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Aren't You Glad These Tech Things Are Defunct? We Are!

As a millennial, I’ve seen tech and gadgets evolve faster than Charmander to Charizard. I can still remember playing Prince of Persia on MS-DOS at my computer club back in the day. Just look at the graphics on PS5 games now – so lifelike sia.

While some retro games are fun for a bout of nostalgia, there's so much stuff from back in the day that should remain relics of the past. Please, tech overlords, continue to make our lives easier and better. 

Here are seven tech things we’re glad are now extinct. (If we had known about Marie Kondo earlier, we would have given them a snuggle, said "thank you"... and promptly dumped the crap in the garbage - good riddance to bad rubbish!)


The mechanical mouse

The most mafan thing(s) about this gadget: The annoying ball got so dirty. The mouse also needed to be used on a mousepad or it wouldn't be accurate. You know you’re old when your first mouse was one with a rubber ball inside it, which got dirty and gummy after a while (ew). Also, you had to use a mouse pad, otherwise it wouldn't move around the screen accurately. After a few weeks, you'd have to open the mouse to clean its insides so it could move accurately again.

Our saviour(s): Microsoft released the first optical mouse in 1999, and later, Logitech sold the first laser mouse in 2004.


VHS and cassette tapes

The most mafan thing(s) about this gadget: Rewinding them. Or fast-forwarding them. Troublesome to clean. Tape could get stuck, and burst in your attempts to untangle it. Rage!

We are lumping both VHS cassettes and music cassette tapes into one as they had the same annoying problem – having to rewind them! Then, if the VCR player (which played the VHS tape) had an issue, we would have to very delicately clean the tape head with a cotton bud.

Music cassette tapes had another issue. If you wanted to listen to that specific song mid-album, you would have to rewind or fast-forward it just right . There was also the (thankfully) rare occurence of the tape getting stuck in the player and ending up looking more tragic than Tangela. (Pardon the periodic Pokémon references, I got back not long ago from the, ahem, World Championships in London.)

Our saviour(s): MP3 became the norm when Winamp became popular in 1998. Later, Apple Music, then Spotify made listening to music so much easier. And did you know? Suzanne Vega’s tune “Tom’s Diner” was the first MP3 song.


Game cartridges

The most mafan thing(s) about this gadget: Sometimes the game wouldn't start, so you'd have to blow on the connector pins to get the dust out.

It is 1996. You come home after school wanting to play Super Mario. You slot the cartridge into the Nintendo, but it doesn’t work. So you have to pull it out, blow on the pins, and try again. Sometimes, you had to repeat this process three or four times before the game actually started working. Later in life, we learnt that blowing on the pins was bad for the cartridge, as it could corrode the connectors.

Our saviour (but not for long): Thankfully, we never had to do this once CDs became the de-facto standard in the 1990s. Speaking of CDs…


Insert Disc 2 CDs

The most mafan thing(s) about this gadget: Annoying to get up and change the disc. Also, the discs were easily misplaced.

Millennial gamers, do you recall when Final Fantasy used to come with more than one disc? So many RPGs comprised at least two discs, or even three. You know you’re old when someone asks "how does the game data carry forward from disc 1 to disc 2?" Now imagine if your sibling also played the game, and one of you misplaced a disc. All hell would break loose.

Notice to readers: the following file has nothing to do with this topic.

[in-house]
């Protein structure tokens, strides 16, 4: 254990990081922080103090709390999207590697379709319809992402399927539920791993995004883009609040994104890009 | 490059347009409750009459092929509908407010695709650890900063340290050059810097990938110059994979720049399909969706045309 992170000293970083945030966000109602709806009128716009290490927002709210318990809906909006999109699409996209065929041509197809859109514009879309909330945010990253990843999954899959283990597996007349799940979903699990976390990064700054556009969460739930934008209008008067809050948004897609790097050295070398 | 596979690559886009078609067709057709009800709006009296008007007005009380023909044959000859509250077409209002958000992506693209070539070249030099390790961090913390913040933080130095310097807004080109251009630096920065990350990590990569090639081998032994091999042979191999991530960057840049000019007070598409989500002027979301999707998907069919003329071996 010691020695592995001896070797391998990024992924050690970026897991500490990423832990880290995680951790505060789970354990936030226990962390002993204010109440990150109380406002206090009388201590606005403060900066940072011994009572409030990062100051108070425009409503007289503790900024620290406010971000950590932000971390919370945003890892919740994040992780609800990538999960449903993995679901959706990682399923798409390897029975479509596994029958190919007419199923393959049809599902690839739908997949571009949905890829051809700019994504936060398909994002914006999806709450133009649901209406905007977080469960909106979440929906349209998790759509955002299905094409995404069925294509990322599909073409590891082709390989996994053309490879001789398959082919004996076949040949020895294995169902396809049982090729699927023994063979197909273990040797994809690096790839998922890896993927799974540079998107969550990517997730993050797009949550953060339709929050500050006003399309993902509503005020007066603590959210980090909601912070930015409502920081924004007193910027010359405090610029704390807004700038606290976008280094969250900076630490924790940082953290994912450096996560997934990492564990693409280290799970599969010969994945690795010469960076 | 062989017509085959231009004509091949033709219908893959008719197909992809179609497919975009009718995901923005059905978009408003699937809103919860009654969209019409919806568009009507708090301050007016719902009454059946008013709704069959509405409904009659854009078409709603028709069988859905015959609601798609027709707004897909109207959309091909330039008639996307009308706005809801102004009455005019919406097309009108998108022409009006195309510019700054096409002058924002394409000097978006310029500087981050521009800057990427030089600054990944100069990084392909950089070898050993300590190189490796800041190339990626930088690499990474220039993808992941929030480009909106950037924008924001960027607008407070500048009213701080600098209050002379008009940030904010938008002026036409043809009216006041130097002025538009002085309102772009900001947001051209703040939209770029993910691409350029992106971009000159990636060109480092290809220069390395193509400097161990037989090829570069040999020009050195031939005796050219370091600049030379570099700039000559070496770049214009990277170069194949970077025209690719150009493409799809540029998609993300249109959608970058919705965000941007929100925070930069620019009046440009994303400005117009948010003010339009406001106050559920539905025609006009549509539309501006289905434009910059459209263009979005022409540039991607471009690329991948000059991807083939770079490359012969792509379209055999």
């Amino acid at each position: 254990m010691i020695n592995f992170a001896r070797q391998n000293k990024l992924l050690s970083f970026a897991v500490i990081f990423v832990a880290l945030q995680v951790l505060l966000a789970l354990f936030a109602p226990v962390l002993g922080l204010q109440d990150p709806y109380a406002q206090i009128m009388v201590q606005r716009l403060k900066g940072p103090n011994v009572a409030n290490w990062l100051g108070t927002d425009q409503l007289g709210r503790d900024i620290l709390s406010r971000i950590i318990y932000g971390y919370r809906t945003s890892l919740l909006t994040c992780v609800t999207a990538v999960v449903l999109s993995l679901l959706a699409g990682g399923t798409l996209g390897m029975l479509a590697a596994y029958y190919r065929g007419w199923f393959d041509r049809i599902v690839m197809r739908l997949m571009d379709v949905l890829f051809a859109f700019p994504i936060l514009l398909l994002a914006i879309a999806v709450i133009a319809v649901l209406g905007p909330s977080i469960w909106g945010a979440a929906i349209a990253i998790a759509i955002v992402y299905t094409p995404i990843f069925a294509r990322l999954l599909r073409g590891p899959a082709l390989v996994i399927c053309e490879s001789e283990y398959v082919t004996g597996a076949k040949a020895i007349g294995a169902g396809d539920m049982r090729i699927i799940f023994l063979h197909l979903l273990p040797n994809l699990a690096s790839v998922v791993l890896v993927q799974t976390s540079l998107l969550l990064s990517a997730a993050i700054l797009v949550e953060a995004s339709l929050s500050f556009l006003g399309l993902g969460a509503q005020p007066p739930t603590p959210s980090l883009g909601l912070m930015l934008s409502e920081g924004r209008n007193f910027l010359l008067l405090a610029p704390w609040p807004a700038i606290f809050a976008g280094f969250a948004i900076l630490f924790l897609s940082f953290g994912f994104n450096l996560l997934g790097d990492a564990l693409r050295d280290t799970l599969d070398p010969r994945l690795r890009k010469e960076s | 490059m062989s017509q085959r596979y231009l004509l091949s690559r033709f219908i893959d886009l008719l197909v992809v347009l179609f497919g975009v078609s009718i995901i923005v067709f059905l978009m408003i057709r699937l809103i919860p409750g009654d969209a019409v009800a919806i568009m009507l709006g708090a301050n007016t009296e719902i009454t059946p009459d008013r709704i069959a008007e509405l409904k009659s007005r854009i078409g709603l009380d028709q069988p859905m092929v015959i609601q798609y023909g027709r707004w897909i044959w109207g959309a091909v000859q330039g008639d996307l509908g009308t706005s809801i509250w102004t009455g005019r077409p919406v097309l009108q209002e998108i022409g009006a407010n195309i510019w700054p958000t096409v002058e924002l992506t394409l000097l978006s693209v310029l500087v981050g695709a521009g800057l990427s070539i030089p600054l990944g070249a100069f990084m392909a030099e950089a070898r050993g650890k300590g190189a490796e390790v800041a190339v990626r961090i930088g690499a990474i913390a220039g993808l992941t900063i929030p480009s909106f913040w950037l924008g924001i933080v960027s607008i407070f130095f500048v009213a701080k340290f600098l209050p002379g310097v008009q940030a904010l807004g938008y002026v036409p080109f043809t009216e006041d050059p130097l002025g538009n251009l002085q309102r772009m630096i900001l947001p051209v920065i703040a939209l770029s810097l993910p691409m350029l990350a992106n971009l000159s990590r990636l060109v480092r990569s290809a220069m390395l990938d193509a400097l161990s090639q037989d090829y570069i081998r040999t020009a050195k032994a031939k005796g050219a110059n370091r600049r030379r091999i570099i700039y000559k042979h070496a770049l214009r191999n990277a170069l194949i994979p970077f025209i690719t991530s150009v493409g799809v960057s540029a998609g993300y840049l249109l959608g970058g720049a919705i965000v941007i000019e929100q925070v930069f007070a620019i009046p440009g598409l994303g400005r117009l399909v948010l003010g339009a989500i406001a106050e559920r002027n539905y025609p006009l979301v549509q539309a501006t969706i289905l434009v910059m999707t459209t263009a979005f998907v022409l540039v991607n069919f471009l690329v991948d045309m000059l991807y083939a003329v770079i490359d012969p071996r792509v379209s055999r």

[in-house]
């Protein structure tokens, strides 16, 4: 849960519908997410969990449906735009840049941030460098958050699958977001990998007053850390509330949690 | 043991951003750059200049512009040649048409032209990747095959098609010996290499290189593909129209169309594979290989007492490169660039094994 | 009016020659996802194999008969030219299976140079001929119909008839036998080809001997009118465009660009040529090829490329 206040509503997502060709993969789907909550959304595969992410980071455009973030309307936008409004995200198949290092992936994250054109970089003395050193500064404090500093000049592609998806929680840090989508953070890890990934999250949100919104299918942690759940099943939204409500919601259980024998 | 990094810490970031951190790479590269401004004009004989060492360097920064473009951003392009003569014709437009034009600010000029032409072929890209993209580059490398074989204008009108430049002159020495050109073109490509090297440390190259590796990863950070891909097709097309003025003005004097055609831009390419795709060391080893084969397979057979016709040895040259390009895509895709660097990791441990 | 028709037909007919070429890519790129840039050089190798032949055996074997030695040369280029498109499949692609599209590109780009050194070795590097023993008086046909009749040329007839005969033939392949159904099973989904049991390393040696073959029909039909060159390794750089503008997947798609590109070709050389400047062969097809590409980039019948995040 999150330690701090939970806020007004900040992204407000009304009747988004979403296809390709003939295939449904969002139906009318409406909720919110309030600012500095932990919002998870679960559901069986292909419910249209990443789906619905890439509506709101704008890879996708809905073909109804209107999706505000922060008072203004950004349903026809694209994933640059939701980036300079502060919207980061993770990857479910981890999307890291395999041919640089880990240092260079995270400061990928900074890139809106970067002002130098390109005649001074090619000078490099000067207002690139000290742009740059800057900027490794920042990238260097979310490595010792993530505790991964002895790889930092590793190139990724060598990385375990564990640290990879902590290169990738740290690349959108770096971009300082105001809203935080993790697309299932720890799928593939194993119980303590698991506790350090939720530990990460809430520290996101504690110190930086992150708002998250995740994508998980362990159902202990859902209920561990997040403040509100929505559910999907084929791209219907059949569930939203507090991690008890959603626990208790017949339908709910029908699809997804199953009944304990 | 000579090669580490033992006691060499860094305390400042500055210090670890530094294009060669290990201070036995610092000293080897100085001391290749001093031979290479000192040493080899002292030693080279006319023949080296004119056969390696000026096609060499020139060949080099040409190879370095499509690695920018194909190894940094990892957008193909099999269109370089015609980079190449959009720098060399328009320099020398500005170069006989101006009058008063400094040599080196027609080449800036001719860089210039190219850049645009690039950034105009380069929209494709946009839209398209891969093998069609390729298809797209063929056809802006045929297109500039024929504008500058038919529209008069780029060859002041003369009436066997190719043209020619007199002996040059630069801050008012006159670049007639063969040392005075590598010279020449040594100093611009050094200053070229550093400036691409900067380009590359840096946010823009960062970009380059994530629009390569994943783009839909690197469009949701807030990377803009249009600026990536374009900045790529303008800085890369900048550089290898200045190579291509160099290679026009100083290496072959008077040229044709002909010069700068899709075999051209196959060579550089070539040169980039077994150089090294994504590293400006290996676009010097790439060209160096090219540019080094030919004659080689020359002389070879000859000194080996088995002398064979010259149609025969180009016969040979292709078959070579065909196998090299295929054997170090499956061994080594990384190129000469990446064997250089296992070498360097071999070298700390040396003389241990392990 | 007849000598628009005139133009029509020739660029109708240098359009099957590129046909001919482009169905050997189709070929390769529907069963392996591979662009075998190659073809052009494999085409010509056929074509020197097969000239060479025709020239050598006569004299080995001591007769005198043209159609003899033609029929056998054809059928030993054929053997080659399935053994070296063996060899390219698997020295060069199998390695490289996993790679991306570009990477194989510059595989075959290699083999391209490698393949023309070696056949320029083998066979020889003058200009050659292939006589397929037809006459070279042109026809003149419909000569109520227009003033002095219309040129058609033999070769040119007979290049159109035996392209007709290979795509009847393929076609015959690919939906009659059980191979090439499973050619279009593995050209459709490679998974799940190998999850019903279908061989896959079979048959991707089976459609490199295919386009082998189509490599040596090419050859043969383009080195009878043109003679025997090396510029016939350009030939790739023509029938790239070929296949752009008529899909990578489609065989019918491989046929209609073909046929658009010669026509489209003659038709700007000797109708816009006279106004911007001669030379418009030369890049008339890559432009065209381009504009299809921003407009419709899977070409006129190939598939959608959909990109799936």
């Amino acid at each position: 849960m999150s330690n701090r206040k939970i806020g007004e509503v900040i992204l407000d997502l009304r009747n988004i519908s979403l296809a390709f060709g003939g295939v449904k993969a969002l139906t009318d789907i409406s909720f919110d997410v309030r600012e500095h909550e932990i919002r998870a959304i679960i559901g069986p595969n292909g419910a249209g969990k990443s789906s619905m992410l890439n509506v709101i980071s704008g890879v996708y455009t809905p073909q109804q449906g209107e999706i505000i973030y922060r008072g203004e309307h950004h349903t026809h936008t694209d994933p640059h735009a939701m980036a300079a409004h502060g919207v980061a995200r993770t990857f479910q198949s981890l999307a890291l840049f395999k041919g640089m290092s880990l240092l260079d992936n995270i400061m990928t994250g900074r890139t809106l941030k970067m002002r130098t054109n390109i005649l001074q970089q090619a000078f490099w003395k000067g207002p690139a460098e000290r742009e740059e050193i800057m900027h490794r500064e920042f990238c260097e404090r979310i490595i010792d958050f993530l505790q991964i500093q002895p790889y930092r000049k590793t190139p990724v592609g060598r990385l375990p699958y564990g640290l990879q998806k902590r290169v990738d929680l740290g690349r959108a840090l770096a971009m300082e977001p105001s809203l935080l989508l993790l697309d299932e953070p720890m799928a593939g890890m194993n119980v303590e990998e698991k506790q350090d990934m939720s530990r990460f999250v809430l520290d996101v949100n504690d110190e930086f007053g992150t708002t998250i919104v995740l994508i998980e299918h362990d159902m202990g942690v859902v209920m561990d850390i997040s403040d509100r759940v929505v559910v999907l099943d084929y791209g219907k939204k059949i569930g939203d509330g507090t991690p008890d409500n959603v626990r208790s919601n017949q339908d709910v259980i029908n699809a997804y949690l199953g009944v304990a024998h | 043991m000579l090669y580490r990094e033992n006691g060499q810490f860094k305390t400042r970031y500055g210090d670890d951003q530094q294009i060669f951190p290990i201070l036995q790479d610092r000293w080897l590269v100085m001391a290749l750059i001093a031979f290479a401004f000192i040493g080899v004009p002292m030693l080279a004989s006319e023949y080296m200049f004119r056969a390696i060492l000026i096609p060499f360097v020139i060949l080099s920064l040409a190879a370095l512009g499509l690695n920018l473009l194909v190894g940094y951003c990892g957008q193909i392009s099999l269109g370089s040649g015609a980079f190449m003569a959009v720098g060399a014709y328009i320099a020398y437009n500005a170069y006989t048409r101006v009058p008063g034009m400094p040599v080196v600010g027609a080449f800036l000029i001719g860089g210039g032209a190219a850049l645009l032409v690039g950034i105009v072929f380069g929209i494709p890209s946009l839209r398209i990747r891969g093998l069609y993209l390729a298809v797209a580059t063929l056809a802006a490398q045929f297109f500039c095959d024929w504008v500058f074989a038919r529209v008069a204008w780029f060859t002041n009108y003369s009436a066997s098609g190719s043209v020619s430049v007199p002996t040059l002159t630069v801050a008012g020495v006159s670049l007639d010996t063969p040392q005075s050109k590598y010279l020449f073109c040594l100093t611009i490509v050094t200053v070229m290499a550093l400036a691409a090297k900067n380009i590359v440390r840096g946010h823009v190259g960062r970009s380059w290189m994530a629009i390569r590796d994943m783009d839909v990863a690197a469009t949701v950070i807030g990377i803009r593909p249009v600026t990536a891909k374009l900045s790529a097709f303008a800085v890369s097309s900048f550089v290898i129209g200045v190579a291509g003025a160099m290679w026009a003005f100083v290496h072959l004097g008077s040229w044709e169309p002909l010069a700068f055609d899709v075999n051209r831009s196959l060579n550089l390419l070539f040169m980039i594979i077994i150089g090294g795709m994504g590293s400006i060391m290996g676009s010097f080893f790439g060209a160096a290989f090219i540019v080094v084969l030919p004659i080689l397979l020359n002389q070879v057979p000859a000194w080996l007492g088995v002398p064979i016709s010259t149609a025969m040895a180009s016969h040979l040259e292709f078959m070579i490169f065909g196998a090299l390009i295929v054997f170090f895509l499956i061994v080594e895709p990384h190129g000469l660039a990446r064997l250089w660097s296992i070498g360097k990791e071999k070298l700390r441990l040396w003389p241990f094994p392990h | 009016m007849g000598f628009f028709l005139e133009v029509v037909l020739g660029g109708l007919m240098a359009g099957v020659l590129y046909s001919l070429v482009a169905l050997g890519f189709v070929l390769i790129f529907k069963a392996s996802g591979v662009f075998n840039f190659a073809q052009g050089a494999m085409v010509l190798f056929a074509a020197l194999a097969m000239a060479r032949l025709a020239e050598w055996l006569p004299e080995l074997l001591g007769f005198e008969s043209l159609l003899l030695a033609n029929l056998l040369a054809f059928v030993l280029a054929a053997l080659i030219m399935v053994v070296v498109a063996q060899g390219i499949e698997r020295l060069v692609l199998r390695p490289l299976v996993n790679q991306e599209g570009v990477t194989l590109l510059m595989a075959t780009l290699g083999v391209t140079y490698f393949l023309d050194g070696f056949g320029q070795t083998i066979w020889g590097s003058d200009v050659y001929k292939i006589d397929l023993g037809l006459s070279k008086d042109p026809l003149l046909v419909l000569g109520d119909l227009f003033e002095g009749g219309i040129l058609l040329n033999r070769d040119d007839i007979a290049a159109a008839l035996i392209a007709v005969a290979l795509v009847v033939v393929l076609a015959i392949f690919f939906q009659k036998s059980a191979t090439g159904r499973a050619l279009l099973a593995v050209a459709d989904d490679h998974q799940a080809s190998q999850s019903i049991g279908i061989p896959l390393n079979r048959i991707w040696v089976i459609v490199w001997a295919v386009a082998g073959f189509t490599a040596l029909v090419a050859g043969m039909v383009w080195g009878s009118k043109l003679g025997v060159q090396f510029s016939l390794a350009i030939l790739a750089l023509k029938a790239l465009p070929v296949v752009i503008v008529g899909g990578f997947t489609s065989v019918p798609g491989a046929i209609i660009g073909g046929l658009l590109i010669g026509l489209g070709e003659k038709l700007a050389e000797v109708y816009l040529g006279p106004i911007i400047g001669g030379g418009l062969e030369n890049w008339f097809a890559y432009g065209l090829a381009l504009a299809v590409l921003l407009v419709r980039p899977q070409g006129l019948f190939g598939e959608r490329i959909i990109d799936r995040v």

Our saviour(s): DVDs were released in 1996, and Blu-Ray discs came 10 years later. Now, you can even download your games directly into your hard drive or SD card. So... CD-what?


Dial-up internet

The most mafan thing(s) about this gadget: Slow af and expensive. 

If you're a 90s kid, the moment you read this subhead, we bet you hear the sound of dial-up internet screeching in your head - that unmistakeable, annoying caterwauling just to get online and text your friend on ICQ, and later, MSN Messenger (I still remember my ICQ number btw). But webpages at the time loaded so slow, it could take minutes. Just to download an MP3, we had to wait long-long. Don't forget the bill $$$ as it used to be pay-per-use. Horrors!

Our saviour: The Singapore One national broadband network was rolled out in 1998, and we’ve never looked back since (hello 5G).


Overhead projectors (OHP)

The most mafan thing(s) about this gadget: Heavy to carry, plus had to hand-write presentations. This was a mainstay in classrooms. You had to write your presentation onto transparent sheets, and manually switch between sheets praying you didn't mess up the order. The OHP itself was heavy to lug around.

Our saviour(s): These were replaced by monitors and projectors with a VGA connector. By 2004, the introduction of HDMI made it easy to show off your fancy PowerPoint slides.


Personal Digital Assistant (PDA)

The most mafan thing(s) about this gadget: Tiny keyboard hard to type, small screen, interface was laggy.

I can still recall the day my dad brought back his company PDA. Wow, it was like a mini computer that could fit in my hands. But it was hard to use it for typing, and everything felt so slooow. While, um, dumbphones (not I say hor) still exist today, especially for those who want to want to escape the distractions of social media, PDAs became useless, as smartphones were able to do it all and more.

Our saviour: Smartphones are ubiquitous now, but there was a time when people thought PDAs were the future. That is, until Steve Jobs’ iconic keynote on 9 January 2007 introducing the first iPhone. The rest, like the old gadgets in this list, is history.

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